Dissertation

Gender variance on campus: a critical analysis of transgender voices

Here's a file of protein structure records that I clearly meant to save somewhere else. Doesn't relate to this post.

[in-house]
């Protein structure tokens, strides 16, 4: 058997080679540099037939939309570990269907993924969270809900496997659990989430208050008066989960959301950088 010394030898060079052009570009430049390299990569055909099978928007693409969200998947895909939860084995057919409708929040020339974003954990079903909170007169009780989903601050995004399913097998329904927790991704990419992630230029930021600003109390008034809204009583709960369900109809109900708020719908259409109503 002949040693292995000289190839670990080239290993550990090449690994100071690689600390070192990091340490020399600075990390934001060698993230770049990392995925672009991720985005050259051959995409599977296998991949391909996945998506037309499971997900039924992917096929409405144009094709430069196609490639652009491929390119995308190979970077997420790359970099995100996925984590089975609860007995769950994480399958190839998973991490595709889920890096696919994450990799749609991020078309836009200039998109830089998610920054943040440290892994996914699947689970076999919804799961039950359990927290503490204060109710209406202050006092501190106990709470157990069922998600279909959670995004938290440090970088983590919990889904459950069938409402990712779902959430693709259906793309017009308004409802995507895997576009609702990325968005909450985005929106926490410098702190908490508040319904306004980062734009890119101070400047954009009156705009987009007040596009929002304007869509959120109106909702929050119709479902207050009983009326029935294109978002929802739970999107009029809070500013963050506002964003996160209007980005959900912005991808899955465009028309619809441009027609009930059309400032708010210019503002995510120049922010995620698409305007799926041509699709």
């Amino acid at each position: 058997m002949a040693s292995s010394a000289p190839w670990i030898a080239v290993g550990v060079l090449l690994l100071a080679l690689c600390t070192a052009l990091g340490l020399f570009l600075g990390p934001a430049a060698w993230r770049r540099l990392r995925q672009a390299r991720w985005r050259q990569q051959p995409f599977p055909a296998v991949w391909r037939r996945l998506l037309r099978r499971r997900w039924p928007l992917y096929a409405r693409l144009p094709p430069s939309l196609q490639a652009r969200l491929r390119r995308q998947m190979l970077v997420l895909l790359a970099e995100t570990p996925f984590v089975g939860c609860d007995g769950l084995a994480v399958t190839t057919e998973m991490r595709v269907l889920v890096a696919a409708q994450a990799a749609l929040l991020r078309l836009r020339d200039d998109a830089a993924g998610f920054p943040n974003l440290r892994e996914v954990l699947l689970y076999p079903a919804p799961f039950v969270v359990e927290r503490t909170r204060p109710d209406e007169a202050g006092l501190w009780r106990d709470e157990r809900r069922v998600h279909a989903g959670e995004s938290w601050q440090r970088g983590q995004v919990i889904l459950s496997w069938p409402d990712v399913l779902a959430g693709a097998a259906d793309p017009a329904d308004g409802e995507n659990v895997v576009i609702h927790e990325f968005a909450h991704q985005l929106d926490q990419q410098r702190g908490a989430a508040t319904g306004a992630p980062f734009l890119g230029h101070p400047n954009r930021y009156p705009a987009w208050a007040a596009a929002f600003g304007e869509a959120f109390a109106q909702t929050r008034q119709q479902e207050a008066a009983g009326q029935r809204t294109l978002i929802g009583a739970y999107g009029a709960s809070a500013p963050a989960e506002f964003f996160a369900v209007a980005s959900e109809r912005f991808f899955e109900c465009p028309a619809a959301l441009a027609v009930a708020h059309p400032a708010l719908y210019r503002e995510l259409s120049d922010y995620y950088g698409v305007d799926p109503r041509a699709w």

Transgender college students face discrimination, harassment, and oppression on college and university campuses; consequently leading to limited academic and social success. Current literature is focused on describing the experiences of trans gender students and the practical implications associated with attempting to meet their needs (Beemyn, 2005; Beemyn, Curtis, Davis, & Tubbs, 2005). This study examined the perceptions of trans gender inclusion, ways in which leadership structures or entities include/exclude trans gender students, and effects of inclusive/exclusive language on transgender students through student's own words and experiences. Consistent with methods to utilize critical theories, students participated in individual interviews regarding their experiences on campus and reviewed campus documents. Findings indicate that while participants of this study did experience some negative reactions on campus, by allowing them to tell their stories we are allowed glimpses into more important (and less talked about) facets oftheir lives including stereotypes of the transgender community, privileges of being transgender, and the need for individual identification. Critical theory, critical race theory, and feminist theory allowed for deeper analysis of knowledge and truth and the creation of critical trans gender theory. Critical trans gender theory encourages the questioning of the gender binary, the categorization of transgender people as "other," and the impact that challenging this categorization has on the transgender population.

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